There are stories about my relationship with my mother and how the murder of my uncle, William Fang Yuen, in 1922, has haunted our relationship. I had a friendship with Patrick White over the last 14 years of his life. He was famous for being a curmudgeon but I reveal a lighter, more humorous side of him. Lastly, there is my most famous series about Allan, a young man who was once my boyfriend and who died of AIDS in 1990. So the stories are mostly autobiographical, and all have been vivid experiences in my life. 

The performances with images have become the most successful aspect of my work as an artist. I’ve done 11 full length works and I’ve developed my own method of telling stories with images. I call it the Yang Method and I do storytelling workshops. Over the past six years I’ve done many with Annette Shun Wah for Contemporary Asian Australian Performance (CAAP). I’ll talk a bit about my method of storytelling with photos. It’s a spoken form, I never let my storytellers write the stories, they have to speak them, it’s a more direct form of communication.

PF: How do you think our notions of Australian identity have changed since you first started working as a photographer?

WY: When I was growing up, Australian cultural identity was mainly British-based, certainly white, with some Aboriginal stories uncomfortably reminding us of our past. Multicultural stories began to appear in the ‘90s. The ‘Wogs’ came first but I was one of the first Chinese, albeit Australian-born Chinese, to tell a Chinese story. Everyone had known about a Chinese presence in Australia – there was a Chinese restaurant in every town from Broome to Barcaldine – but no one had heard a story told by a Chinese person. Things have gotten a lot better since then. We at CAAP are always pressing for more representation of diverse cultures on our screens and stages, and by and large this is happening, but there is also a rise in the Alt Right with its racist platform. We live in a very divided world where there is much discontent. On issues of race things are getting better, in that there is more social acceptance of difference, and worse, in that people of a different race are being blamed for degrading the country.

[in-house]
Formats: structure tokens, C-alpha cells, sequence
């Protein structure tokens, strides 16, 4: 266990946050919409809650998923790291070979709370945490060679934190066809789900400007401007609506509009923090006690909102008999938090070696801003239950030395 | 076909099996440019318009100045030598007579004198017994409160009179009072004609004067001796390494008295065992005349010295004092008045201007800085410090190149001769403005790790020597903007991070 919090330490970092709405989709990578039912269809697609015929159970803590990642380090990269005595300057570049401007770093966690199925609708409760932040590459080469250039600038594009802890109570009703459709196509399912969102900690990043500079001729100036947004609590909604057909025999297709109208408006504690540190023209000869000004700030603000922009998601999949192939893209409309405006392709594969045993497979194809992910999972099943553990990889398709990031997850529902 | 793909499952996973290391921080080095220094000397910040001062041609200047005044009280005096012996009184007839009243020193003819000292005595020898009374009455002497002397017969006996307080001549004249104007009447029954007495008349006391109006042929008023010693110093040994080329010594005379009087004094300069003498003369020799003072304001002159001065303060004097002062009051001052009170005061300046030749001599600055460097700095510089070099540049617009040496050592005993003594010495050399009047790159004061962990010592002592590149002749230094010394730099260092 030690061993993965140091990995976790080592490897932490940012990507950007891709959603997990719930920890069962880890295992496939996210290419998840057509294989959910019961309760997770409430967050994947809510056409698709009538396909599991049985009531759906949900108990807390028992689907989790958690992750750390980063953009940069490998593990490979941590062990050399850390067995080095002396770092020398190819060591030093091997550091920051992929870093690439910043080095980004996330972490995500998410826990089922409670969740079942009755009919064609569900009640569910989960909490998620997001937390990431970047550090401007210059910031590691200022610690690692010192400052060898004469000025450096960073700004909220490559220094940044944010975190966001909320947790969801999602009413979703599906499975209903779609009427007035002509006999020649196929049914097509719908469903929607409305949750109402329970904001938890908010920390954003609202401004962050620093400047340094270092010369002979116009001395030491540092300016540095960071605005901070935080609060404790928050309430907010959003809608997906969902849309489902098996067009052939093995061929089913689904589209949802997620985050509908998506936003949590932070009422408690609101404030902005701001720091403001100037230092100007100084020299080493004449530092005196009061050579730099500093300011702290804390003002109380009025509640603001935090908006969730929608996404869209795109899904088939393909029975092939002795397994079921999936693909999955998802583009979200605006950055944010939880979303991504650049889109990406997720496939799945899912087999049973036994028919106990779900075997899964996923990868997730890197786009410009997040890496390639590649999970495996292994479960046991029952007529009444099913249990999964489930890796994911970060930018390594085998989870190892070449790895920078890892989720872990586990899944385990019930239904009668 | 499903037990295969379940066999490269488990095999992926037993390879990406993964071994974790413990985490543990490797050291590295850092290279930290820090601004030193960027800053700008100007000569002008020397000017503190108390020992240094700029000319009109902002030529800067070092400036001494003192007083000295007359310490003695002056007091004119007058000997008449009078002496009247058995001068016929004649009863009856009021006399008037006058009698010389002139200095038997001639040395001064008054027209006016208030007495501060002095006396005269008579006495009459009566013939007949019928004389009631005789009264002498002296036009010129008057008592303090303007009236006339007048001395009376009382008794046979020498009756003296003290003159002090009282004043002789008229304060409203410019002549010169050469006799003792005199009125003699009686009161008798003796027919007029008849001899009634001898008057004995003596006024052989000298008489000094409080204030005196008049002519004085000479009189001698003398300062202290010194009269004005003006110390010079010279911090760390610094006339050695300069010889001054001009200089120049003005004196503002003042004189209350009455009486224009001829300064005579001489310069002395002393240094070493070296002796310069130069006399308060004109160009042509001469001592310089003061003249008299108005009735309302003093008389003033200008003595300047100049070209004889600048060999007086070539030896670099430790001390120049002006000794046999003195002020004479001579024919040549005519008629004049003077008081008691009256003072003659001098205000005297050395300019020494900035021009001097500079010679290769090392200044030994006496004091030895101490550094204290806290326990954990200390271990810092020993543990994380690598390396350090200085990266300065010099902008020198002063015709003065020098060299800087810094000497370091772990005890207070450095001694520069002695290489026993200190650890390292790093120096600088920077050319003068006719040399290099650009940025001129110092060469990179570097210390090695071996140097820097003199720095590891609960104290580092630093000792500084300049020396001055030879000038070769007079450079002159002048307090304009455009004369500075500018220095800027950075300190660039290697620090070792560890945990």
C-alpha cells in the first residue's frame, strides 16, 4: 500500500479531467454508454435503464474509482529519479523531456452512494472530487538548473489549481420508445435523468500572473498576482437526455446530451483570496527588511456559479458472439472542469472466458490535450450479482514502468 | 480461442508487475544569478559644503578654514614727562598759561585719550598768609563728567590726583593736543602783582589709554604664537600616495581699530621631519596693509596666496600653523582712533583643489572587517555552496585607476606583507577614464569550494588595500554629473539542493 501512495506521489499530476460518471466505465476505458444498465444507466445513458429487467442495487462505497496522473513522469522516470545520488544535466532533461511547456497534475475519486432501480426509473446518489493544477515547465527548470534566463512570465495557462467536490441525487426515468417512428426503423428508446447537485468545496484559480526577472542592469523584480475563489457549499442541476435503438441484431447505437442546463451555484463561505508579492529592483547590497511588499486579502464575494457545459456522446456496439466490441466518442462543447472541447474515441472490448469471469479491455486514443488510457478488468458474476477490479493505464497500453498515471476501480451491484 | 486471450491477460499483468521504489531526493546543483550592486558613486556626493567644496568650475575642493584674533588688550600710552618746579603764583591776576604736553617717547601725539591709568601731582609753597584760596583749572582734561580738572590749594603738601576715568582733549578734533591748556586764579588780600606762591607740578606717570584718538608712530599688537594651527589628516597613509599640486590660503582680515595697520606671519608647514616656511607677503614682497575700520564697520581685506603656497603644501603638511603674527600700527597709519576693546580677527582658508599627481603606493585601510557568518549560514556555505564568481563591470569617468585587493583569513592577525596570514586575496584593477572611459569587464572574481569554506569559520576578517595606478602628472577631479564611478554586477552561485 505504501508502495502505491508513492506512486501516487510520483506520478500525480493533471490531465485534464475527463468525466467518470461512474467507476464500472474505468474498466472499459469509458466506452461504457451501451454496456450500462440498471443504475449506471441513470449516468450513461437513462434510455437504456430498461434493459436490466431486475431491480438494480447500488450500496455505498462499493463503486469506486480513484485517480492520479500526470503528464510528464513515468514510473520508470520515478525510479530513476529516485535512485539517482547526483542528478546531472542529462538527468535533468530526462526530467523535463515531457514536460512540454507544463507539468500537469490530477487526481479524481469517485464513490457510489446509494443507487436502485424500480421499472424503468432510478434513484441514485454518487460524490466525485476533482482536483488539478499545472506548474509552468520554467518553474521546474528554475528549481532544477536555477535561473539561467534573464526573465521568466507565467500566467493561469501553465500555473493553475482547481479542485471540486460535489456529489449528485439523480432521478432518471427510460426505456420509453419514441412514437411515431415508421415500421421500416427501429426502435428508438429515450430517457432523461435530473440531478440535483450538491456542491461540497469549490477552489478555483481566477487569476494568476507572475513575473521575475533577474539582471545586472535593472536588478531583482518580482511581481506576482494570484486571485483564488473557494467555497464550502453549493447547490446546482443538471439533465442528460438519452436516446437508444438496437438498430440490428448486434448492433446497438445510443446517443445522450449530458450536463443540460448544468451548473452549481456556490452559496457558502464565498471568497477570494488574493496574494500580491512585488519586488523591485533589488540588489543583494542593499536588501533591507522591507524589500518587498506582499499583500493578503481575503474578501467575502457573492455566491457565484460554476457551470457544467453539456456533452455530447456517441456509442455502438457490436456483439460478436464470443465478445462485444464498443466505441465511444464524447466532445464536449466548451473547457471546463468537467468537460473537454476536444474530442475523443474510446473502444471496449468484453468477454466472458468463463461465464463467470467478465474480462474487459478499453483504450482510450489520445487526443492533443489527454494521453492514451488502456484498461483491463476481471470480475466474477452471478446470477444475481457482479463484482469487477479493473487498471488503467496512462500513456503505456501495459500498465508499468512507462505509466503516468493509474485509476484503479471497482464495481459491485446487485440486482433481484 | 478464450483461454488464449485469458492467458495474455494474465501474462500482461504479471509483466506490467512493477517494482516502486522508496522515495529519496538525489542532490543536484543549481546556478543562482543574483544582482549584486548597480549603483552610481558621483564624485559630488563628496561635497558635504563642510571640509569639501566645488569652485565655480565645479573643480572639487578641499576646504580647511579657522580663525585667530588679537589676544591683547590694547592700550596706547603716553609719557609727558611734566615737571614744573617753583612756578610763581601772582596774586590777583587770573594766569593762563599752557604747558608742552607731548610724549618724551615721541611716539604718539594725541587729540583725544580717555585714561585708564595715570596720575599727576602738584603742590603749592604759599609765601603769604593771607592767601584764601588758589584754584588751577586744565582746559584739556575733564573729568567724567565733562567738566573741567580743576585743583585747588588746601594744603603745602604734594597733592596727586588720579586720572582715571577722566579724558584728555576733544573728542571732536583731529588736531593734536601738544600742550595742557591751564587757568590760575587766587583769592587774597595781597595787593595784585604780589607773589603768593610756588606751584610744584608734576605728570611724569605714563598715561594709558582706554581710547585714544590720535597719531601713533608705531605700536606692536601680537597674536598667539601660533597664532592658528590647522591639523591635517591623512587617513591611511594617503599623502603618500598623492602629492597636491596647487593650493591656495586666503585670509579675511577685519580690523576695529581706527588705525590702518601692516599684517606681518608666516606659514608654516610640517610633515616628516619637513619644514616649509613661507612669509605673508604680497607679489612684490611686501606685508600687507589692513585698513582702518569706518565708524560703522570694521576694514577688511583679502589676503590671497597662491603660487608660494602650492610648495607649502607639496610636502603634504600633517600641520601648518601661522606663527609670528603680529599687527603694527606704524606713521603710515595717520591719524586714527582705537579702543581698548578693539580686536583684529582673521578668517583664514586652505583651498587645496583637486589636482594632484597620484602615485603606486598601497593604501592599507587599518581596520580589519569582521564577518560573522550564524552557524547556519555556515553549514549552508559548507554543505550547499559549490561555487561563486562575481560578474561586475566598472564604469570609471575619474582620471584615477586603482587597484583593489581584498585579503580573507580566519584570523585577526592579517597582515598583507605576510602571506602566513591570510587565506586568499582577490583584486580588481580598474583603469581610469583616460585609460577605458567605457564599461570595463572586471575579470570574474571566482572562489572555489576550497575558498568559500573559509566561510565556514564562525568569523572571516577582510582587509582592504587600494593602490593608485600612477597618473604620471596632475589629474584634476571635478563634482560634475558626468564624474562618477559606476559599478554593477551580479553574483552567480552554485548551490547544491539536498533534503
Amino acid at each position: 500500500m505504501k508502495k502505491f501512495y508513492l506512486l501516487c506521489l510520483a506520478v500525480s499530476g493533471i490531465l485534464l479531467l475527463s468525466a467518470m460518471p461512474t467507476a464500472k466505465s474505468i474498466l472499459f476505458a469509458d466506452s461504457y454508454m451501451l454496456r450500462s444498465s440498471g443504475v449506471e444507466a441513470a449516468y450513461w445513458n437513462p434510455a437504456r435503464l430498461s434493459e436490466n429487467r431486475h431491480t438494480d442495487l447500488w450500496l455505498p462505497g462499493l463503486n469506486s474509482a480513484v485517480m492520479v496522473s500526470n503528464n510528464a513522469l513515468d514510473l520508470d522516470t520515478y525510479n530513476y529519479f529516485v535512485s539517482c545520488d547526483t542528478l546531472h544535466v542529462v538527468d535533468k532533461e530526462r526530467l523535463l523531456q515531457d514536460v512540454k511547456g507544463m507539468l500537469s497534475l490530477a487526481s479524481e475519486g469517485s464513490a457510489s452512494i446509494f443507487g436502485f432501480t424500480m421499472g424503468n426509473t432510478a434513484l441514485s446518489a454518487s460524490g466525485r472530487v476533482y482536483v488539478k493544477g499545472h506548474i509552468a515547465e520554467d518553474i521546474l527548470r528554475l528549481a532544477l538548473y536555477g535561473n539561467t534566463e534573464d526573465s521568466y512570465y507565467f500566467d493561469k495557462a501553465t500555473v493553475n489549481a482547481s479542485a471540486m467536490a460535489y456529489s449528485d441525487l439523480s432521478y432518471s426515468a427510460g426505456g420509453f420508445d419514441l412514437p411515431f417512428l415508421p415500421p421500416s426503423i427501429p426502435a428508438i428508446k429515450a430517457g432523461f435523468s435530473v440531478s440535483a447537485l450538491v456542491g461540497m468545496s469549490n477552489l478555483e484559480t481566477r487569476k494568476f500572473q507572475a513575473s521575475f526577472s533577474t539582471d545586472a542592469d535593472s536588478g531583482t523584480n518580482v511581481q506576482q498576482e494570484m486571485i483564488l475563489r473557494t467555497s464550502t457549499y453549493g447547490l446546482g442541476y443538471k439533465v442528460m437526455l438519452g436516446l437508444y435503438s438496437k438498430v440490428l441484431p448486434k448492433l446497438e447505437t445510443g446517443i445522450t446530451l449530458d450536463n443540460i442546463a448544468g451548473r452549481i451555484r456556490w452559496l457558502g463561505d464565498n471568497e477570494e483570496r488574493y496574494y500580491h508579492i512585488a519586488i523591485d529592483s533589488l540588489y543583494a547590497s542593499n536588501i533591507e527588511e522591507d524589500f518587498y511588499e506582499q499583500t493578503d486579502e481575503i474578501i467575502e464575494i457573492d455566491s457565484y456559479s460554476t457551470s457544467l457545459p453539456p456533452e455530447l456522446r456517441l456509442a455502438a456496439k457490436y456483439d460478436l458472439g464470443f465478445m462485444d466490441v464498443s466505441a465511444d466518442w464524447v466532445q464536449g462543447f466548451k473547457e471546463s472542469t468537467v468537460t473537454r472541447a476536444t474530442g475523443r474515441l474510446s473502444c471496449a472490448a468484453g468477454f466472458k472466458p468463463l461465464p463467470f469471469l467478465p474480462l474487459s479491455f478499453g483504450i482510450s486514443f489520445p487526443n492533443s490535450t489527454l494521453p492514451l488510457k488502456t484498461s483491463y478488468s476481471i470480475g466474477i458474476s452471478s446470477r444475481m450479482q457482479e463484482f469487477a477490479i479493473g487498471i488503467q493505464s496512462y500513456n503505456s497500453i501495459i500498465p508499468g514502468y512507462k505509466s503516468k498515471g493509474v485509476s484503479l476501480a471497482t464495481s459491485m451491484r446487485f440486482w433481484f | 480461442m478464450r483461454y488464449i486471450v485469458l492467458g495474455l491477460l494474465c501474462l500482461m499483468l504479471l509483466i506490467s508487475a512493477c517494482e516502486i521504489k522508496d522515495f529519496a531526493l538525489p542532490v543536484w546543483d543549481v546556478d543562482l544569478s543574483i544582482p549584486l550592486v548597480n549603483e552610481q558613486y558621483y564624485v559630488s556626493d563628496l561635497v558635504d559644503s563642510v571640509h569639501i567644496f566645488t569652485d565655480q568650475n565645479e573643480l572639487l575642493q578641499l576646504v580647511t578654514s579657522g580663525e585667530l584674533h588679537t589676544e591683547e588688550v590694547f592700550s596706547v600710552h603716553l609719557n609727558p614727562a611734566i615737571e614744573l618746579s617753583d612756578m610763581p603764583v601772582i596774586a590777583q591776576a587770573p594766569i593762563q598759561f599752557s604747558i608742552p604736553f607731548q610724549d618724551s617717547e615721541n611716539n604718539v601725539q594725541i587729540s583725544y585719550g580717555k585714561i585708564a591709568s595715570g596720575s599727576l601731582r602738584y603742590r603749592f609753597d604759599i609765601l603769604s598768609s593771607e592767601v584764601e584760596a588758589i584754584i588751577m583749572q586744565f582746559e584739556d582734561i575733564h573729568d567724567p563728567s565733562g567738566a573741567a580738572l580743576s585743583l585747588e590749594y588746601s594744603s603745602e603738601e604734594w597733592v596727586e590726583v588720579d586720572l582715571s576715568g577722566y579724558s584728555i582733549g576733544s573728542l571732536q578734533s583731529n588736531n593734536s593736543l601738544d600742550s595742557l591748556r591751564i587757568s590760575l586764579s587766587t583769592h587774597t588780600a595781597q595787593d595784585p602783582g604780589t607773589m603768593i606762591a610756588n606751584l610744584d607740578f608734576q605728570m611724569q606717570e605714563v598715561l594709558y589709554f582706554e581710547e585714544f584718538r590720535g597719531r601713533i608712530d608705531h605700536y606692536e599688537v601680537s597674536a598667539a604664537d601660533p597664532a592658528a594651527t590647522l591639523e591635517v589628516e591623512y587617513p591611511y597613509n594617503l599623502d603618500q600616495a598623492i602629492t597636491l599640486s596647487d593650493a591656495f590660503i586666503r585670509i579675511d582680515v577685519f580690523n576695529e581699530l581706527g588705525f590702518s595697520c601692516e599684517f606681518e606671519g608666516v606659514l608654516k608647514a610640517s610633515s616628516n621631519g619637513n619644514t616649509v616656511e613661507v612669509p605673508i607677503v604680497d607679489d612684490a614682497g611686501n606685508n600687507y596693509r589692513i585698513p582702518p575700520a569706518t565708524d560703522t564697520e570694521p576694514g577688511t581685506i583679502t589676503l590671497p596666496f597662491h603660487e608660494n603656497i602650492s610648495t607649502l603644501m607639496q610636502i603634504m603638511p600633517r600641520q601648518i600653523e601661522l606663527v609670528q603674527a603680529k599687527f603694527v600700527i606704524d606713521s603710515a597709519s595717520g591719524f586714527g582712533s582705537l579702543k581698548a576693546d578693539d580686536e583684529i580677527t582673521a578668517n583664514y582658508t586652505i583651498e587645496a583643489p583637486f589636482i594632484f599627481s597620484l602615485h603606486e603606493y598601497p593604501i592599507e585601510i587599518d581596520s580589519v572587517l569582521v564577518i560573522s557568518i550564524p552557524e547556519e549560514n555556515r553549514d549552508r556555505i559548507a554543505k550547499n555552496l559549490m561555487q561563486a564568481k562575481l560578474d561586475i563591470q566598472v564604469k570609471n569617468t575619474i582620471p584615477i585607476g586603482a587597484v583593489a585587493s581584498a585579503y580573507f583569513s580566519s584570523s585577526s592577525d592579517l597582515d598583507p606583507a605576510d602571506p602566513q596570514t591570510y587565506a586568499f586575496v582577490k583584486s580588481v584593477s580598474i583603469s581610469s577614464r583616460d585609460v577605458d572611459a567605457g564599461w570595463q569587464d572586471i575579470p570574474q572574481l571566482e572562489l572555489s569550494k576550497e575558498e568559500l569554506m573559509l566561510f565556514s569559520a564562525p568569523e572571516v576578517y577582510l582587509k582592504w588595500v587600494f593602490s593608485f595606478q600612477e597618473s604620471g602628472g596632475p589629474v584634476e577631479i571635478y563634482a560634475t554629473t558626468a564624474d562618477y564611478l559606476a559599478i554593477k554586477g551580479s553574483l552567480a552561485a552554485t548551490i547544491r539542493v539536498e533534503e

PF: What have you been reading lately?

WY: I’ve just read Cory Taylor’s Dying: A Memoir. It’s broken up into roughly four parts. The first is about the physical indignity of dying of cancer, where she contemplates suicide. Then she tells the mother’s story. Her mother was the black sheep of family of four siblings, when she ran off with the handsome pilot. The parents left the family station to the boy, the girls got nothing, and that has been a thorn in the side of the mother who already had a hard life. Then there’s the father’s story. He was troubled and a bastard and made everyone’s life miserable. Finally, there’s her own story, which was hard as well. She married a Japanese man and has two sons – that was happy. Out of these broken shards comes a story of grace and courage. She sets the scenes deftly and doesn’t overstate her case. It’s a short book, but she’s made her life a gift for us. I read a lot of books about death and dying, it helps me overcome the fear of death and the unknown. You can expect a generous serving of death in any of my pieces.

Buy tickets for Words and Image here